An implant shaped like a spider could help millions of men with an enlarged prostate get a good night’s sleep.
The device, which expands to up to two inches long, pushes swollen prostate tissue away from the urethra, the tube that carries urine from the bladder out of the body.
It could cut night-time trips to the loo for men with an enlarged prostate, which is also known as benign prostatic hyperplasia.
The condition affects an estimated 3.2 million men in the UK. It occurs when the prostate — a walnut-shaped gland that surrounds the urethra and makes some of the components of semen — gets bigger with age, possibly due to changes in hormone levels.
As the prostate grows, it can push against the urethra and the bladder, restricting the flow of urine.
The new device — a small cylinder attached to three thin metal ‘legs’ — is designed to ease urinary symptoms without causing side-effects
This can lead to frequent bathroom trips, especially at night, as well as problems in starting urination and difficulty in fully emptying the bladder.
Treatments range from lifestyle changes, such as not drinking too much at night, to taking prescribed medicines that relax the muscles at the base of the bladder, making it easier to urinate.
But drugs may have side-effects, including nasal congestion, swollen ankles and ejaculation problems, and up to two-thirds of men stop taking them after one year.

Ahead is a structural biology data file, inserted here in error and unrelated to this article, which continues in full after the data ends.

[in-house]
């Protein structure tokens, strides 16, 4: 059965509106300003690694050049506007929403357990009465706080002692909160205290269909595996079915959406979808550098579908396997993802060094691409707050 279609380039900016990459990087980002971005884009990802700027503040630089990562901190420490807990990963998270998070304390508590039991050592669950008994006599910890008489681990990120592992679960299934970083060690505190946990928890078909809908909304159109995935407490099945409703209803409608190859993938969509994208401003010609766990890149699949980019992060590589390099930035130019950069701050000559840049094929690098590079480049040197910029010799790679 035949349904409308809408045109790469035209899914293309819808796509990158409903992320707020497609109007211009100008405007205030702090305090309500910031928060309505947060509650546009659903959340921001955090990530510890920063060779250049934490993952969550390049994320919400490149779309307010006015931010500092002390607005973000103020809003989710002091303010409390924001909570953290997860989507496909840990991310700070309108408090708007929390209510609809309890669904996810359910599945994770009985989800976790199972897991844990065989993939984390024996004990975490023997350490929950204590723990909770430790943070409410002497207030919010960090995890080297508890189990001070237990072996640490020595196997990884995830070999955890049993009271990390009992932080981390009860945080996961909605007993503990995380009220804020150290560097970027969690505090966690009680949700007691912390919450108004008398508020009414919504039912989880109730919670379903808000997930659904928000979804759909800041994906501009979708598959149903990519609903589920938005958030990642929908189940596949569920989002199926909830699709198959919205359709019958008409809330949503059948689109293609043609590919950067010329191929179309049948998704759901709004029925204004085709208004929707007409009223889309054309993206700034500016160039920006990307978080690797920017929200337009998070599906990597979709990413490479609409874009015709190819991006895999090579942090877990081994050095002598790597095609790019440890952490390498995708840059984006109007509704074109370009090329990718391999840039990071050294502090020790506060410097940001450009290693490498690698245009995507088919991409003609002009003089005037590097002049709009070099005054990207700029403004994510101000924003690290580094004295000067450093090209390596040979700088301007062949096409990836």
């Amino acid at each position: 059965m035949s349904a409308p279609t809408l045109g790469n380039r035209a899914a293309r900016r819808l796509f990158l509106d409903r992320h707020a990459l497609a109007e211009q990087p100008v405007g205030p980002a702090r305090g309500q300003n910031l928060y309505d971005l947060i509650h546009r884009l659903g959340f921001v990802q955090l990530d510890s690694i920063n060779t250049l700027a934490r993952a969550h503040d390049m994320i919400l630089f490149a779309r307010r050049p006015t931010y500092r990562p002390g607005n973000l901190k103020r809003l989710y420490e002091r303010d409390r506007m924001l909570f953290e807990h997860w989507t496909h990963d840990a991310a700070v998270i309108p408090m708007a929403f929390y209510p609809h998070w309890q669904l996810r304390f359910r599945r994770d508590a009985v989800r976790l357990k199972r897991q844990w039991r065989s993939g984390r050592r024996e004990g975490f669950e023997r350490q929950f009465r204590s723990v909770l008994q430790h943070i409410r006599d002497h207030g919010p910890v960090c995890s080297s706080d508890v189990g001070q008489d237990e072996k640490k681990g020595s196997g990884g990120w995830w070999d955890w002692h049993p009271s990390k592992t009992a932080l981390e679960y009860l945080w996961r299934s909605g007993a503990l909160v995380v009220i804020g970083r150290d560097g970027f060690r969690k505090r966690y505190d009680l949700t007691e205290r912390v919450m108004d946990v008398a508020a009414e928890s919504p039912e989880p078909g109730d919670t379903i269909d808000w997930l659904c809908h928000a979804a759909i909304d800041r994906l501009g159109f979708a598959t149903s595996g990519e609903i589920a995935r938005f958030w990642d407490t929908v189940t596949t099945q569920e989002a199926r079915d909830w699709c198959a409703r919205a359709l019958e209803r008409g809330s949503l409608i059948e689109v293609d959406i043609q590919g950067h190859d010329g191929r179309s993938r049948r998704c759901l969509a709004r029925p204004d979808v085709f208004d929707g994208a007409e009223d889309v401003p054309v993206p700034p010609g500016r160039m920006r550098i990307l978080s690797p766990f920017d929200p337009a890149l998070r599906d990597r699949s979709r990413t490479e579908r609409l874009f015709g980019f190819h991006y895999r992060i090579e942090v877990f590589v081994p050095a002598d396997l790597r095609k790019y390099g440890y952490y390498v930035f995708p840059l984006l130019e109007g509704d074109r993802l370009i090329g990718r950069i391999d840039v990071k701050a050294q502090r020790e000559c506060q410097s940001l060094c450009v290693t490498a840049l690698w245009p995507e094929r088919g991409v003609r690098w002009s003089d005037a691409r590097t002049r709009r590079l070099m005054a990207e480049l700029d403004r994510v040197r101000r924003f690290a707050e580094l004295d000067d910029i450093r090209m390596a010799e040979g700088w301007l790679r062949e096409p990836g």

Excess prostate tissue can be removed through a procedure known as transurethral resection of the prostate (TURP), but it can lead to incontinence and impotence if the surrounding nerves are damaged during the surgery.
The new device — a small cylinder attached to three thin metal ‘legs’ — is designed to ease urinary symptoms without causing side-effects.
It is made from nitinol, a ‘memory metal’ that at room temperature can easily be compressed, but at body temperature expands back to its original shape.
In a five-minute procedure under local anaesthetic, the collapsed implant is navigated down the urethra using a catheter — a thin tube — and a camera.
Once in place at the bladder neck, the ‘legs’ unfurl, pushing back the prostate tissue. This makes it easier for urine to pass into the urethra from the bladder, by widening the channel through which urine flows. The device is removed after five to seven days, but the prostate tissue remains pushed back.
A study on 185 men aged 55 to 70 found the procedure highly effective. Symptoms eased in eight in ten men, and urinary flow rate improved by more than 50 per cent, the journal Urology reports.
None of the study’s participants became impotent owing to the procedure. The researchers, from Weill Cornell Medical Center in New York in the U.S., and the University of Toronto in Canada, concluded that it provided a ‘safe and rapid’ treatment option for men with benign prostatic hyperplasia.
Professor Raj Persad, a consultant urologist at Bristol Urology Associates, said: ‘Any means of reducing this problem are to be welcomed.
‘This device does the trick. It is only used for a short period — any foreign body left in the urinary tract may induce infection.
‘The holy grail would be finding a device like this that can remain in situ, achieving its effects indefinitely.’
Men with asthma may be up to twice as likely to develop an enlarged prostate, a study involving 47,000 males found.